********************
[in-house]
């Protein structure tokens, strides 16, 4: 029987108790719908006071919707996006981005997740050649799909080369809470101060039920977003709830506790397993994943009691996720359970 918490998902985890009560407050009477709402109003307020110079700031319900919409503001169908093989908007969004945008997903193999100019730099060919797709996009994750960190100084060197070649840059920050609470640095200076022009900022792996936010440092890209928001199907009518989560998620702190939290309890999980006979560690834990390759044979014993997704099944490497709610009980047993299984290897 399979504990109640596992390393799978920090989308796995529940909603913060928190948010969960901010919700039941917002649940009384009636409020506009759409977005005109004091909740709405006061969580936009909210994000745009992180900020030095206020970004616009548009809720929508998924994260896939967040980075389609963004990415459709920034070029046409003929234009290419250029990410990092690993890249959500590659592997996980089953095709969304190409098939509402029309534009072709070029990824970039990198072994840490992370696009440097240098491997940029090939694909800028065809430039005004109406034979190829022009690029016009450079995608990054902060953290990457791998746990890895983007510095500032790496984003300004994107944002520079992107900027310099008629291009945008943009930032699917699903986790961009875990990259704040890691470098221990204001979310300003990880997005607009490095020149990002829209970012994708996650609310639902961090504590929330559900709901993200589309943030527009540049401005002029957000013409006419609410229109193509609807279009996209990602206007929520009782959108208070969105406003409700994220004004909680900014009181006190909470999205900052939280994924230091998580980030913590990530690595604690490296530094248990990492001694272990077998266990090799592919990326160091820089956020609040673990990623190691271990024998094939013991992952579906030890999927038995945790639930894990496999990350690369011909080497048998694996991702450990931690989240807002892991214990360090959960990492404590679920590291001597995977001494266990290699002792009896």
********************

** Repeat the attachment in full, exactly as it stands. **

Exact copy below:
[in-house]
């Protein structure tokens, strides 16, 4: 029987108790719908006071919707996006981005997740050649799909080369809470101060039920977003709830506790397993994943009691996720359970 918490998902985890009560407050009477709402109003307020110079700031319900919409503001169908093989908007969004945008997903193999100019730099060919797709996009994750960190100084060197070649840059920050609470640095200076022009900022792996936010440092890209928001199907009518989560998620702190939290309890999980006979560690834990390759044979014993997704099944490497709610009980047993299984290897 399979504990109640596992390393799978920090989308796995529940909603913060928190948010969960901010919700039941917002649940009384009636409020506009759409977005005109004091909740709405006061969580936009909210994000745009992180900020030095206020970004616009548009809720929508998924994260896939967040980075389609963004990415459709920034070029046409003929234009290419250029990410990092690993890249959500590659592997996980089953095709969304190409098939509402029309534009072709070029990824970039990198072994840490992370696009440097240098491997940029090939694909800028065809430039005004109406034979190829022009690029016009450079995608990054902060953290990457791998746990890895983007510095500032790496984003300004994107944002520079992107900027310099008629291009945008943009930032699917699903986790961009875990990259704040890691470098221990204001979310300003990880997005607009490095020149990002829209970012994708996650609310639902961090504590929330559900709901993200589309943030527009540049401005002029957000013409006419609410229109193509609807279009996209990602206007929520009782959108208070969105406003409700994220004004909680900014009181006190909470999205900052939280994924230091998580980030913590990530690595604690490296530094248990990492001694272990077998266990090799592919990326160091820089956020609040673990990623190691271990024998094939013991992952579906030890999927038995945790639930894990496999990350690369011909080497048998694996991702450990931690989240807002892991214990360090959960990492404590679920590291001597995977001494266990290699002792009896």